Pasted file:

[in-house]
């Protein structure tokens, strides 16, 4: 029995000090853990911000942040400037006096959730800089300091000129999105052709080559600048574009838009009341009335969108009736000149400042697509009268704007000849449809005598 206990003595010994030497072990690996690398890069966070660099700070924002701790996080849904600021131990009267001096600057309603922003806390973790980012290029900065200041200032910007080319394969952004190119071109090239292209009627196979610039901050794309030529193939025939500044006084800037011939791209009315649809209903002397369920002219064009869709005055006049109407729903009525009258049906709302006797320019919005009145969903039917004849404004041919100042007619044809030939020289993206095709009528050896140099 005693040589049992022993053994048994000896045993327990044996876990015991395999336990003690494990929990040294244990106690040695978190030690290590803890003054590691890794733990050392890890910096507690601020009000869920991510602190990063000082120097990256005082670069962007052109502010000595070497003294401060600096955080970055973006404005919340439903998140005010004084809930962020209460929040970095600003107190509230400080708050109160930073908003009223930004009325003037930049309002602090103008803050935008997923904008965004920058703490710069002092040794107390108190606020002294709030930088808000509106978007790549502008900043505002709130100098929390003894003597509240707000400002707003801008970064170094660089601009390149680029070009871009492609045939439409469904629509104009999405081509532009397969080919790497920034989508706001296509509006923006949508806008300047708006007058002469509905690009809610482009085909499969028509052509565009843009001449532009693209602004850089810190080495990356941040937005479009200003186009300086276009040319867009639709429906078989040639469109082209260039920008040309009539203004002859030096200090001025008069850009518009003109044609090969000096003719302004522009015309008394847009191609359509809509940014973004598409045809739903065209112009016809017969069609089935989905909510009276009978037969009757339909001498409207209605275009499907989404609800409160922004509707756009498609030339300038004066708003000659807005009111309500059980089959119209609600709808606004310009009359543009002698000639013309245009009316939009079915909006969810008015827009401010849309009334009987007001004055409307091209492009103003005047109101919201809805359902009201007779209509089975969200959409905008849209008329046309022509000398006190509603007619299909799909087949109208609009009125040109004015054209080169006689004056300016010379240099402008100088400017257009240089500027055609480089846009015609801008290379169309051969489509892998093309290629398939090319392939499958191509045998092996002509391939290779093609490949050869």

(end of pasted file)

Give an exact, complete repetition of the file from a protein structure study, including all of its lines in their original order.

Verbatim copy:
[in-house]
């Protein structure tokens, strides 16, 4: 029995000090853990911000942040400037006096959730800089300091000129999105052709080559600048574009838009009341009335969108009736000149400042697509009268704007000849449809005598 206990003595010994030497072990690996690398890069966070660099700070924002701790996080849904600021131990009267001096600057309603922003806390973790980012290029900065200041200032910007080319394969952004190119071109090239292209009627196979610039901050794309030529193939025939500044006084800037011939791209009315649809209903002397369920002219064009869709005055006049109407729903009525009258049906709302006797320019919005009145969903039917004849404004041919100042007619044809030939020289993206095709009528050896140099 005693040589049992022993053994048994000896045993327990044996876990015991395999336990003690494990929990040294244990106690040695978190030690290590803890003054590691890794733990050392890890910096507690601020009000869920991510602190990063000082120097990256005082670069962007052109502010000595070497003294401060600096955080970055973006404005919340439903998140005010004084809930962020209460929040970095600003107190509230400080708050109160930073908003009223930004009325003037930049309002602090103008803050935008997923904008965004920058703490710069002092040794107390108190606020002294709030930088808000509106978007790549502008900043505002709130100098929390003894003597509240707000400002707003801008970064170094660089601009390149680029070009871009492609045939439409469904629509104009999405081509532009397969080919790497920034989508706001296509509006923006949508806008300047708006007058002469509905690009809610482009085909499969028509052509565009843009001449532009693209602004850089810190080495990356941040937005479009200003186009300086276009040319867009639709429906078989040639469109082209260039920008040309009539203004002859030096200090001025008069850009518009003109044609090969000096003719302004522009015309008394847009191609359509809509940014973004598409045809739903065209112009016809017969069609089935989905909510009276009978037969009757339909001498409207209605275009499907989404609800409160922004509707756009498609030339300038004066708003000659807005009111309500059980089959119209609600709808606004310009009359543009002698000639013309245009009316939009079915909006969810008015827009401010849309009334009987007001004055409307091209492009103003005047109101919201809805359902009201007779209509089975969200959409905008849209008329046309022509000398006190509603007619299909799909087949109208609009009125040109004015054209080169006689004056300016010379240099402008100088400017257009240089500027055609480089846009015609801008290379169309051969489509892998093309290629398939090319392939499958191509045998092996002509391939290779093609490949050869």